. Mouarbes et al.
      • Mouarbes D.
      • Menetrey J.
      • Marot V.
      • et al.
      Anterior Cruciate Ligament Reconstruction: A Systematic Review and Meta-analysis of Outcomes for Quadriceps Tendon Autograft Versus Bone-Patellar Tendon-Bone and Hamstring-Tendon Autografts.
      compared QT-A to BPTB-A and HT-A. No statistical difference was reported for the Lysholm score between BPTB- or QT-A, however, significantly higher scores were found in patients operated with QT-A compared to those with HT-A. Contrary, Tan et al.
      • Tan T.K.
      • Subramaniam A.G.
      • Ebert J.R.
      • et al.
      Quadriceps Tendon Versus Hamstring Tendon Autografts for Anterior Cruciate Ligament Reconstruction: A Systematic Review and Meta-analysis.
      and Dai et al.
      • Dai W.
      • Leng X.
      • Wang J.
      • et al.
      Quadriceps Tendon Autograft Versus Bone-Patellar Tendon-Bone and Hamstring Tendon Autografts for Anterior Cruciate Ligament Reconstruction: A Systematic Review and Meta-analysis.
      reported no difference between QT-A and HT-A in terms of PROMs.
      The present data expand the current state of knowledge on the short-term results by showing no significant mid-to long-term differences in PROMs between patients treated with QT-A or HT-A.

      Knee laxity

      Anterior-to-posterior knee side-to-side differences measurements using arthrometers are important to objectively quantify postoperative knee laxity. Nonetheless, caution is advice when interpreting results from different devices and multiple examiners, as results may not be directly comparable
      • Runer A.
      • Roberti di Sarsina T.
      • Starke V.
      • et al.
      The evaluation of Rolimeter, KLT, KiRA and KT-1000 arthrometer in healthy individuals shows acceptable intra-rater but poor inter-rater reliability in the measurement of anterior tibial knee translation.
      . Lind et al.
      • Lind M.
      • Nielsen T.G.
      • Soerensen O.G.
      • et al.
      Quadriceps tendon grafts does not cause patients to have inferior subjective outcome after anterior cruciate ligament (ACL) reconstruction than do hamstring grafts: a 2-year prospective randomised controlled trial.
      and Horstman et al.
      • Horstmann H.
      • Petri M.
      • Tegtbur U.
      • et al.
      Quadriceps and hamstring tendon autografts in ACL reconstruction yield comparably good results in a prospective, randomized controlled trial.
      reported in a randomized controlled trial no significant difference in side-to-side KT-1000 measurements two years postoperatively in patients treated with either partial thickness QT- or HT-A. Statistically non different short-term results were also reported in other non-randomized controlled trials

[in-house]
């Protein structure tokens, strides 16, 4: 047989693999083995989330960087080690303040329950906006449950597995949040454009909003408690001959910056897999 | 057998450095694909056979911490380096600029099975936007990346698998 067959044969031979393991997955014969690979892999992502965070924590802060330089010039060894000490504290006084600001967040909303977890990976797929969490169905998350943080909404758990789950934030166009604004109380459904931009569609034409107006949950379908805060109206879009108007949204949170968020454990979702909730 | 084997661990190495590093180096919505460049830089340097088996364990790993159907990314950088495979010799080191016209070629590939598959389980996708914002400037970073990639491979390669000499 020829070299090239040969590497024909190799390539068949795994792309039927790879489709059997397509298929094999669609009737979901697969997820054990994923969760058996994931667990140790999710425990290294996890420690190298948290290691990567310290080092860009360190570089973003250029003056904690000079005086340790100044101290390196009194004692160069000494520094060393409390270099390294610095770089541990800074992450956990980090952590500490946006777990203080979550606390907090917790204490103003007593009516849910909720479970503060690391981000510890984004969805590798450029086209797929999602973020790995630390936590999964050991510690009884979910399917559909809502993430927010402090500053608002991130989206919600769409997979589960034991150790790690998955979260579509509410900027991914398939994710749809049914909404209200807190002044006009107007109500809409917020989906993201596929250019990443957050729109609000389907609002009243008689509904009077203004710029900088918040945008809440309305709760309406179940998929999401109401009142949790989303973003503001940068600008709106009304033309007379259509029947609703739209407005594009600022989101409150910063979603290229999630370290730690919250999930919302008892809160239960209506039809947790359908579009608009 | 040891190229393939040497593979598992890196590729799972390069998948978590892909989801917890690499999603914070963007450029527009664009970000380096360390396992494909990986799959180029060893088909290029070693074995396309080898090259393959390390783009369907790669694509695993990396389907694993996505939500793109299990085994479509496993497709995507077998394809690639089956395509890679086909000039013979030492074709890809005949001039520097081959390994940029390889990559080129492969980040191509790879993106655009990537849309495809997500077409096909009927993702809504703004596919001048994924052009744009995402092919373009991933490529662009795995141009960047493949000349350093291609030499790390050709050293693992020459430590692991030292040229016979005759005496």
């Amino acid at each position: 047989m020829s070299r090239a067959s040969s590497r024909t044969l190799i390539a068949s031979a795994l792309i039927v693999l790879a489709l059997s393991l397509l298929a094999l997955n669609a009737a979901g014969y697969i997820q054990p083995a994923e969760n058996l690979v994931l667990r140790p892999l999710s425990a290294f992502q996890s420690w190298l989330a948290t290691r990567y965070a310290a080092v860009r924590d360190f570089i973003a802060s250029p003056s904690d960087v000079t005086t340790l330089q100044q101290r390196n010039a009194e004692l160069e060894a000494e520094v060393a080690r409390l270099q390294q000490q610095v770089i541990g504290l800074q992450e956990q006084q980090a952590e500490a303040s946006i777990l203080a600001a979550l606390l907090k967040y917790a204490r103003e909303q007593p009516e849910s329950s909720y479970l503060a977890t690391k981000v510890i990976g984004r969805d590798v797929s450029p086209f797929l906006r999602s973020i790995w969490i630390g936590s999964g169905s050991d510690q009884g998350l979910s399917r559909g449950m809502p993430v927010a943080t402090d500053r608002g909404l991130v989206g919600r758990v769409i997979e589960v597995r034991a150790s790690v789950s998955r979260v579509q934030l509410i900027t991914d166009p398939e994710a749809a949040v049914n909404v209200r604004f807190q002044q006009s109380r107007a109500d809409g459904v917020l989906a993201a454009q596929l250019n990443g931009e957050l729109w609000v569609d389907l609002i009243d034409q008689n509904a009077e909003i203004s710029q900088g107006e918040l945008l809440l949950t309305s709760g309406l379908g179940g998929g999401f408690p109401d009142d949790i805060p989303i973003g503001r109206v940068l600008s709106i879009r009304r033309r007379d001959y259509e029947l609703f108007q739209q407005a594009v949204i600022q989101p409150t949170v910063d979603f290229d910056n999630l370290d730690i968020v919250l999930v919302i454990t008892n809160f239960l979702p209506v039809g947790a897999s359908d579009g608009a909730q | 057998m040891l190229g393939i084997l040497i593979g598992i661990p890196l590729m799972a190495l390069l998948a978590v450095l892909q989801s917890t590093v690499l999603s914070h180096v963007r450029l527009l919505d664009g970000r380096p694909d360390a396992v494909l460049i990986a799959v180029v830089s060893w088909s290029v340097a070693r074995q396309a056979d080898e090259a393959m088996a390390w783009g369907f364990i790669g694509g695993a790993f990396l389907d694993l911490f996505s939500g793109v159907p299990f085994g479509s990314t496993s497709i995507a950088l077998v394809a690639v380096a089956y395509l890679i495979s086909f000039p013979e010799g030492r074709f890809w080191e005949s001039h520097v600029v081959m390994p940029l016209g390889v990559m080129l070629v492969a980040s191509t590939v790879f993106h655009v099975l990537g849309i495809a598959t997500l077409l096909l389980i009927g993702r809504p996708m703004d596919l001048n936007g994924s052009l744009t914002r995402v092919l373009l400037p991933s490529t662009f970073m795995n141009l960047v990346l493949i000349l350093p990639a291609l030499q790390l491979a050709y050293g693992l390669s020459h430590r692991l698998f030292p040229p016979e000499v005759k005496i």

• Akoto R.
      • Albers M.
      • Balke M.
      • et al.
      ACL reconstruction with quadriceps tendon graft and press-fit fixation versus quadruple hamstring graft and interference screw fixation - a matched pair analysis after one year follow up.
      ,
      • Lee J.K.
      • Lee S.
      • Lee M.C.
      Outcomes of Anatomic Anterior Cruciate Ligament Reconstruction: Bone-Quadriceps Tendon Graft Versus Double-Bundle Hamstring Tendon Graft.
      ,
      • Hart R.
      • Kucera B.
      • Safi A.
      [Hamstring versus quadriceps tendon graft in double-bundle anterior cruciate ligament reconstruction].
      • Kim S.J.
      • Lee S.K.
      • Choi C.H.
      • et al.
      Graft selection in anterior cruciate ligament reconstruction for smoking patients.
      • Karpinski K.
      • Haner M.
      • Bierke S.
      • et al.
      Comparing Knee Laxity After Anatomic Anterior Cruciate Ligament Reconstruction Using Quadriceps Tendon Versus Semitendinosus Tendon Graft.
      , whereas some studies reported less ap-laxity in patients with QT-A
      • Cavaignac E.
      • Coulin B.
      • Tscholl P.
      • et al.
      Is Quadriceps Tendon Autograft a Better Choice Than Hamstring Autograft for Anterior Cruciate Ligament Reconstruction? A Comparative Study With a Mean Follow-up of 3.6 Years.
      ,
      • Lubis A.M.
      • Dasril D.F.
      Comparison of functional outcome between bone quadriceps tendon (BQT) and single-bundle hamstring tendon (SBHT) autograft in arthroscopic-assisted anterior cruciate ligament reconstruction cases: a prospective cohort study.
      ,
      • Todor A.
      • Nistor D.V.
      • Caterev S.
      Clinical outcomes after ACL reconstruction with free quadriceps tendon autograft versus hamstring tendons autograft. A retrospective study with a minimal follow-up two years.
      . Pooling all currently available data for a meta-analysis, Mouarbes et al.
      • Mouarbes D.
      • Menetrey J.
      • Marot V.
      • et al.
      Anterior Cruciate Ligament Reconstruction: A Systematic Review and Meta-analysis of Outcomes for Quadriceps Tendon Autograft Versus Bone-Patellar Tendon-Bone and Hamstring-Tendon Autografts.
      , Tan et al.
      • Tan T.K.
      • Subramaniam A.G.
      • Ebert J.R.
      • et al.
      Quadriceps Tendon Versus Hamstring Tendon Autografts for Anterior Cruciate Ligament Reconstruction: A Systematic Review and Meta-analysis.
      and Dai et al.
      • Dai W.
      • Leng X.
      • Wang J.
      • et al.
      Quadriceps Tendon Autograft Versus Bone-Patellar Tendon-Bone and Hamstring Tendon Autografts for Anterior Cruciate Ligament Reconstruction: A Systematic Review and Meta-analysis.